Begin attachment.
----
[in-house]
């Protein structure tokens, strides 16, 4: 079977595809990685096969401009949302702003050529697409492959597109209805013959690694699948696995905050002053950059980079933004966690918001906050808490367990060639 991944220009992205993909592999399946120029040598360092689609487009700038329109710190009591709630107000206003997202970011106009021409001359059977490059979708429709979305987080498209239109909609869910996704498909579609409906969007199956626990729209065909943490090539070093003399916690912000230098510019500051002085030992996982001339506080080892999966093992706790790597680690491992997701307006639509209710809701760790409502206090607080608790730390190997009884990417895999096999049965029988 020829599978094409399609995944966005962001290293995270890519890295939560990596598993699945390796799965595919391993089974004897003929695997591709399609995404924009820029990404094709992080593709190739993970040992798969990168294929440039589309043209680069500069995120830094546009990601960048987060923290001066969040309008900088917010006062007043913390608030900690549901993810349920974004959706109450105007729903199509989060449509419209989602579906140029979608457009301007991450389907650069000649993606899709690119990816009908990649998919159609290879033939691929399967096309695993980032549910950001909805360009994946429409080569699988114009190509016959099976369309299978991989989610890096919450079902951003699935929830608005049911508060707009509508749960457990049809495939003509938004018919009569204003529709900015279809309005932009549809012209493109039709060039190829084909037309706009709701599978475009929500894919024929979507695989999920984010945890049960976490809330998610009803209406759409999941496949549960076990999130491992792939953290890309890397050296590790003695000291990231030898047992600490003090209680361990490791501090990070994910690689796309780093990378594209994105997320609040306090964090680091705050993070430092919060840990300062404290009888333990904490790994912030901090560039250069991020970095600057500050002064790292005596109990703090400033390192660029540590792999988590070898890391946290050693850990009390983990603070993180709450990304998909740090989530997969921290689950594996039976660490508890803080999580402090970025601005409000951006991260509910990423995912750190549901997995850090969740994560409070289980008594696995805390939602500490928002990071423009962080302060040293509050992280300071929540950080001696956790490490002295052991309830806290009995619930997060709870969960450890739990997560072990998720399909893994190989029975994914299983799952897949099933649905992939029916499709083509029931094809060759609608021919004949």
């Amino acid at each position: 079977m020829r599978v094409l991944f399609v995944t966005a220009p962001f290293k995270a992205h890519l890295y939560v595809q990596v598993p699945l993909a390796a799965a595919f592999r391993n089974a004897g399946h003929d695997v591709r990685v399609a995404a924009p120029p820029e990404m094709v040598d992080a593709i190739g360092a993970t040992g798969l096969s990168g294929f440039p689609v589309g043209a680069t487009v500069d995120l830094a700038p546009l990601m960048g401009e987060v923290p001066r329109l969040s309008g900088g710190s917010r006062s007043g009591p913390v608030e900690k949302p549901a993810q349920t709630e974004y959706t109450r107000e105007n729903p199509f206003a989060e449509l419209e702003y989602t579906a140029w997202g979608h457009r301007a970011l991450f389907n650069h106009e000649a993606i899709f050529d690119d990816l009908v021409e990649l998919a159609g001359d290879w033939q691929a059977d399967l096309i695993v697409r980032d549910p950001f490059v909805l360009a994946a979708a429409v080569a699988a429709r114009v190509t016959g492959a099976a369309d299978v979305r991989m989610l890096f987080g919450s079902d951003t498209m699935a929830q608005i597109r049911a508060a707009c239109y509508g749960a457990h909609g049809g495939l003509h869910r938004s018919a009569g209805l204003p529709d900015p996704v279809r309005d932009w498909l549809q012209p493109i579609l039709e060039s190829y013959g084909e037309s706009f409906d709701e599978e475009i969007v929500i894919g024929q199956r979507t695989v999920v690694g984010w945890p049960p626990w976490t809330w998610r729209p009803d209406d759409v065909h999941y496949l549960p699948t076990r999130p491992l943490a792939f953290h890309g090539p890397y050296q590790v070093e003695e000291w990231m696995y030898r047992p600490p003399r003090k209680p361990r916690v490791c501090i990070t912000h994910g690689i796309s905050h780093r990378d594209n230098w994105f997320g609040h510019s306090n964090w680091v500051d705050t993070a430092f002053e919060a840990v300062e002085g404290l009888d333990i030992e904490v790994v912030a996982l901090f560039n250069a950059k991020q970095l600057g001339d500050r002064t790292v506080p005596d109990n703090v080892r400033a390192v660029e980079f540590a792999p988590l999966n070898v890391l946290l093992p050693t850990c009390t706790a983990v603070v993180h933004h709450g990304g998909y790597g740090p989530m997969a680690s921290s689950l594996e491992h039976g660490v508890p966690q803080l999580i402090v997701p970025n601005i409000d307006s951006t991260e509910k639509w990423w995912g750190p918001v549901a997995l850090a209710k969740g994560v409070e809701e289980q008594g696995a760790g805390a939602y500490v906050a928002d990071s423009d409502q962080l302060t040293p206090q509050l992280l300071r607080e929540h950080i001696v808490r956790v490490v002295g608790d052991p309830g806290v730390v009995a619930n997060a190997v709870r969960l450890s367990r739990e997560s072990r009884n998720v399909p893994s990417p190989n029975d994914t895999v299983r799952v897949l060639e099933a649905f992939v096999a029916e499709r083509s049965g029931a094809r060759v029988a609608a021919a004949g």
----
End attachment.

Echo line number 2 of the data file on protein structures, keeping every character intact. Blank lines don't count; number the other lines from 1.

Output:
């Protein structure tokens, strides 16, 4: 079977595809990685096969401009949302702003050529697409492959597109209805013959690694699948696995905050002053950059980079933004966690918001906050808490367990060639 991944220009992205993909592999399946120029040598360092689609487009700038329109710190009591709630107000206003997202970011106009021409001359059977490059979708429709979305987080498209239109909609869910996704498909579609409906969007199956626990729209065909943490090539070093003399916690912000230098510019500051002085030992996982001339506080080892999966093992706790790597680690491992997701307006639509209710809701760790409502206090607080608790730390190997009884990417895999096999049965029988 020829599978094409399609995944966005962001290293995270890519890295939560990596598993699945390796799965595919391993089974004897003929695997591709399609995404924009820029990404094709992080593709190739993970040992798969990168294929440039589309043209680069500069995120830094546009990601960048987060923290001066969040309008900088917010006062007043913390608030900690549901993810349920974004959706109450105007729903199509989060449509419209989602579906140029979608457009301007991450389907650069000649993606899709690119990816009908990649998919159609290879033939691929399967096309695993980032549910950001909805360009994946429409080569699988114009190509016959099976369309299978991989989610890096919450079902951003699935929830608005049911508060707009509508749960457990049809495939003509938004018919009569204003529709900015279809309005932009549809012209493109039709060039190829084909037309706009709701599978475009929500894919024929979507695989999920984010945890049960976490809330998610009803209406759409999941496949549960076990999130491992792939953290890309890397050296590790003695000291990231030898047992600490003090209680361990490791501090990070994910690689796309780093990378594209994105997320609040306090964090680091705050993070430092919060840990300062404290009888333990904490790994912030901090560039250069991020970095600057500050002064790292005596109990703090400033390192660029540590792999988590070898890391946290050693850990009390983990603070993180709450990304998909740090989530997969921290689950594996039976660490508890803080999580402090970025601005409000951006991260509910990423995912750190549901997995850090969740994560409070289980008594696995805390939602500490928002990071423009962080302060040293509050992280300071929540950080001696956790490490002295052991309830806290009995619930997060709870969960450890739990997560072990998720399909893994190989029975994914299983799952897949099933649905992939029916499709083509029931094809060759609608021919004949």